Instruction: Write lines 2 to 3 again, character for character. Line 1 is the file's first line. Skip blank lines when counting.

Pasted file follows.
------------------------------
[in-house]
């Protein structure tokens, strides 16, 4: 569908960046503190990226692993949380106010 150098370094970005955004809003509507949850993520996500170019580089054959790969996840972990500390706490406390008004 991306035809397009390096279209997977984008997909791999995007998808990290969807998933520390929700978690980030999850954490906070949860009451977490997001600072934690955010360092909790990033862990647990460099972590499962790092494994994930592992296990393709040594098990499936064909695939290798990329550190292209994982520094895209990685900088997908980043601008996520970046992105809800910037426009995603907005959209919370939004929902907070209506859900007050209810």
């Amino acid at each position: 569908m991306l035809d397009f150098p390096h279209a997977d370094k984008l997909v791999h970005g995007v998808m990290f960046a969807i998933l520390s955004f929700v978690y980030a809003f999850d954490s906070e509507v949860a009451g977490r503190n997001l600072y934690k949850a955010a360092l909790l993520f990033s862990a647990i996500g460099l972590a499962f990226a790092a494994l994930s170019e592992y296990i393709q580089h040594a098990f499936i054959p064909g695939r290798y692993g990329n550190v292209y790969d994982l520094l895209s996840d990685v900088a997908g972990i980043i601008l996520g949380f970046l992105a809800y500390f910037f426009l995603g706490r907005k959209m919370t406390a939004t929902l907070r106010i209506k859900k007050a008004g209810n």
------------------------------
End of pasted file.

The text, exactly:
């Protein structure tokens, strides 16, 4: 569908960046503190990226692993949380106010 150098370094970005955004809003509507949850993520996500170019580089054959790969996840972990500390706490406390008004 991306035809397009390096279209997977984008997909791999995007998808990290969807998933520390929700978690980030999850954490906070949860009451977490997001600072934690955010360092909790990033862990647990460099972590499962790092494994994930592992296990393709040594098990499936064909695939290798990329550190292209994982520094895209990685900088997908980043601008996520970046992105809800910037426009995603907005959209919370939004929902907070209506859900007050209810």
């Amino acid at each position: 569908m991306l035809d397009f150098p390096h279209a997977d370094k984008l997909v791999h970005g995007v998808m990290f960046a969807i998933l520390s955004f929700v978690y980030a809003f999850d954490s906070e509507v949860a009451g977490r503190n997001l600072y934690k949850a955010a360092l909790l993520f990033s862990a647990i996500g460099l972590a499962f990226a790092a494994l994930s170019e592992y296990i393709q580089h040594a098990f499936i054959p064909g695939r290798y692993g990329n550190v292209y790969d994982l520094l895209s996840d990685v900088a997908g972990i980043i601008l996520g949380f970046l992105a809800y500390f910037f426009l995603g706490r907005k959209m919370t406390a939004t929902l907070r106010i209506k859900k007050a008004g209810n």